Yasir Arafat struggled relentlessly for an independent Palestinian state.
Yasir Arafat stifled every opportunity to create an independent Palestinian state.
These are not contradictions.
Look at his legacy. On a planet of six billion people, he made the seemingly insignificant plight of six million Palestinians a daily headline. His was the only Palestinian voice heard outside the villages of the Holy Land for the last half of the twentieth century. For a community whose only previous international spokesman was the infamous Mufti of Jerusalem, Arafat was a godsend.
Arafat designated himself the living embodiment of the Palestinian people. The struggle for a Palestinian state was his lifeís sole purpose. Cultivating his image with deliberate care by appearing in military dress, he sported firearms and a trademark battlefield growth of beard. He wore the Kaffiyah, headdress of the Bedouin soldiers. And he defended his self-appointed title of Palestinian savior against all challengers.
Yet he systemically destroyed every opportunity to create a Palestinian state. The most notable example: In January of 2001, then Prime Minister of Israel Ehud Barak privately offered Palestinian negotiators nearly everything they demanded for a Palestinian state. Whether Barak could have convinced the Israelis to support this proposal is questionable, but this challenge never arose. Arafat claimed the rights of Palestinians to return to homes within Israel were not addressed. He rejected the proposal as unacceptable and turned his back. End of negotiations.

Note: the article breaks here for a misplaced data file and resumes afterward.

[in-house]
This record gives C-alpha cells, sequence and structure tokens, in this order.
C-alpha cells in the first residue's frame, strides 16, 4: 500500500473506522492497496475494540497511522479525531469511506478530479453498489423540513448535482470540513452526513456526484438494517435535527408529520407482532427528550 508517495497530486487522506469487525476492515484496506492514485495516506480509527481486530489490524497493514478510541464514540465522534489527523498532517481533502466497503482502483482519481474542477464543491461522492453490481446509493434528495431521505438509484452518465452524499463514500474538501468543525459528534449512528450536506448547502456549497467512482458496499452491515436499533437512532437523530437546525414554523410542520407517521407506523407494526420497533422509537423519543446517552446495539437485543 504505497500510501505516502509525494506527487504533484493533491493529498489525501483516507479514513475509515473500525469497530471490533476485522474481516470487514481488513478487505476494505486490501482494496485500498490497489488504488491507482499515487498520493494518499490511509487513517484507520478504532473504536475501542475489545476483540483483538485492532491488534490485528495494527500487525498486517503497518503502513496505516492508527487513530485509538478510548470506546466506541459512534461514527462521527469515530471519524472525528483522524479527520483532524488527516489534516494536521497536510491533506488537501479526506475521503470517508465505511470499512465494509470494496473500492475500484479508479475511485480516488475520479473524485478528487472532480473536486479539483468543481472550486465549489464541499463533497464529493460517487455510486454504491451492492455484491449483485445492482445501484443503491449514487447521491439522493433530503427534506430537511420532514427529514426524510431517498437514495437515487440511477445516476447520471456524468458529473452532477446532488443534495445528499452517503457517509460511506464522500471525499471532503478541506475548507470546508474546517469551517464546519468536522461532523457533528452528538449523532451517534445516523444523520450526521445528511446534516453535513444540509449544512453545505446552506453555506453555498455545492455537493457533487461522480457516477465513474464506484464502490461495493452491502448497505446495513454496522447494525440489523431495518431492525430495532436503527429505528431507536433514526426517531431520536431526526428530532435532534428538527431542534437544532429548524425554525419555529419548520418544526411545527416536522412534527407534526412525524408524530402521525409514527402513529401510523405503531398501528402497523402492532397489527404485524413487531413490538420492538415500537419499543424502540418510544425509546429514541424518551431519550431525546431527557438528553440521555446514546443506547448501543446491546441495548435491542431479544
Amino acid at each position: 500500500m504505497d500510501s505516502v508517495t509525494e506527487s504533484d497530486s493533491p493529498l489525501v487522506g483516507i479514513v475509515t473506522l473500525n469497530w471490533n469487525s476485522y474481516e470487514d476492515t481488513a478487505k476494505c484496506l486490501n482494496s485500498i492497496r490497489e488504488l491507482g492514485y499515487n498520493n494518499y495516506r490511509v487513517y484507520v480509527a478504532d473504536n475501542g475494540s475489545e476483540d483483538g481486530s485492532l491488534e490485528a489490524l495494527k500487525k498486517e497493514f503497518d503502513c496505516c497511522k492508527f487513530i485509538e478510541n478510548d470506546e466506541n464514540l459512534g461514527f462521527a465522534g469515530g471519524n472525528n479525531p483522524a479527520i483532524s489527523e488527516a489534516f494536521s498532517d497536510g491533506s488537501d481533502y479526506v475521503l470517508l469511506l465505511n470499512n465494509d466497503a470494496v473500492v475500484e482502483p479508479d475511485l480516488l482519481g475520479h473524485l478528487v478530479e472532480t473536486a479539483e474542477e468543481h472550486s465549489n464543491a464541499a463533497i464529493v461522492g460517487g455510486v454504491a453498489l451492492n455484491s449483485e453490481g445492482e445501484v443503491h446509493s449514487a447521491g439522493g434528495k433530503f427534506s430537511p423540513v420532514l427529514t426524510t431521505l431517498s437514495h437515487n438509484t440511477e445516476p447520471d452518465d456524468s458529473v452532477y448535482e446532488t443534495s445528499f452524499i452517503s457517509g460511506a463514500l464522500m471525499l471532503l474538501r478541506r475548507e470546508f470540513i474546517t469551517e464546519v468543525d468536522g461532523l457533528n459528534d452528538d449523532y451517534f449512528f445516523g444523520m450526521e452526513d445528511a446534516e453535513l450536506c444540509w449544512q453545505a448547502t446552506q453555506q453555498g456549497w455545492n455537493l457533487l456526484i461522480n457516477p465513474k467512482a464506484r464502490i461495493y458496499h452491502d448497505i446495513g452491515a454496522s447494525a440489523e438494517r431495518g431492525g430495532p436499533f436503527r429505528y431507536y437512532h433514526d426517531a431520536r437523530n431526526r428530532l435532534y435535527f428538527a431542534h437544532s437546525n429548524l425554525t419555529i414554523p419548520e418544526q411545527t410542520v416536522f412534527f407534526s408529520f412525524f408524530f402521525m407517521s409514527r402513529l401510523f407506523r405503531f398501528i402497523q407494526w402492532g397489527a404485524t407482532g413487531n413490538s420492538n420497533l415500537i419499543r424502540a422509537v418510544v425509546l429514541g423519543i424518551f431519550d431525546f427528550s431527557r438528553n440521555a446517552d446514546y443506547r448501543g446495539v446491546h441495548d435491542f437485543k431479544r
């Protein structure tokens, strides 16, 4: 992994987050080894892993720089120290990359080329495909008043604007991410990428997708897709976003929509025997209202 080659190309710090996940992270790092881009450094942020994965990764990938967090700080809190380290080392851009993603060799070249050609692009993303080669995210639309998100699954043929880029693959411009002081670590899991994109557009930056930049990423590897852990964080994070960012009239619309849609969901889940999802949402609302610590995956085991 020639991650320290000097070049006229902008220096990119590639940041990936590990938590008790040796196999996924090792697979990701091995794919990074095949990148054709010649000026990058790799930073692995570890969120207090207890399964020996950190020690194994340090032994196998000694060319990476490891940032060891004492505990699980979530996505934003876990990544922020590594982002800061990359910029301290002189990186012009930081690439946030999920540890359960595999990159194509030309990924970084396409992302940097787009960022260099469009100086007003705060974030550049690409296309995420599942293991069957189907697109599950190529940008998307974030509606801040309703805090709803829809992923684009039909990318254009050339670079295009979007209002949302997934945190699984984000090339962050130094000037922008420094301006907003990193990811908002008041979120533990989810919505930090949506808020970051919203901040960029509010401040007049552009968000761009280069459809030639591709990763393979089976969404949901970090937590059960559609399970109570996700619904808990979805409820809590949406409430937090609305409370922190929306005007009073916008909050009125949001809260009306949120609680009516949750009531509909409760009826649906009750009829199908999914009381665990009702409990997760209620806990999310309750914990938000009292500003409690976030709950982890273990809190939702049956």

Why did Arafat sabotage the creation of the Palestinian state he claimed was his sole goal? The answer appears rather sad: A Palestinian state recognized by Israel, Arab nations, and the international community would require a relatively uncorrupt government, a security force that protected rather than endangered citizens, working economic relations with Israel, collegial diplomatic contacts with other Arab nations, and establishment of schools, hospitals, roads, electricity, water supply, and other infrastructure essential to any nation. Arafat could never answer these needs. Arafat knew that the first free post-sovereignty election in Palestine would reveal credible and popular competitors. A democratic Palestinian electorate would retire him in a heartbeat. The establishment of a sovereign Palestinian state would have, ironically, ended his career.
Arafat was no George Washington: First in war, but not first in peace. Arafat was not a Cincinnatus: At the end of the battle he could never forsake his wartime leadership and allow more skilled peacetime diplomats to continue his work. Arafat was a warrior who never wanted the war to end.
Thus it is no surprise that Arafat dedicated his life to the struggle for, but not the achievement of, Palestinian independence. Instead he made impossible both peace and justice for Palestinians. Now the next generation of Palestinian leaders, free of Arafatís inability to lead a peacetime government, must walk the final mile and create the state.
Arafatís life made the Palestinian state inevitable. His death makes it possible.
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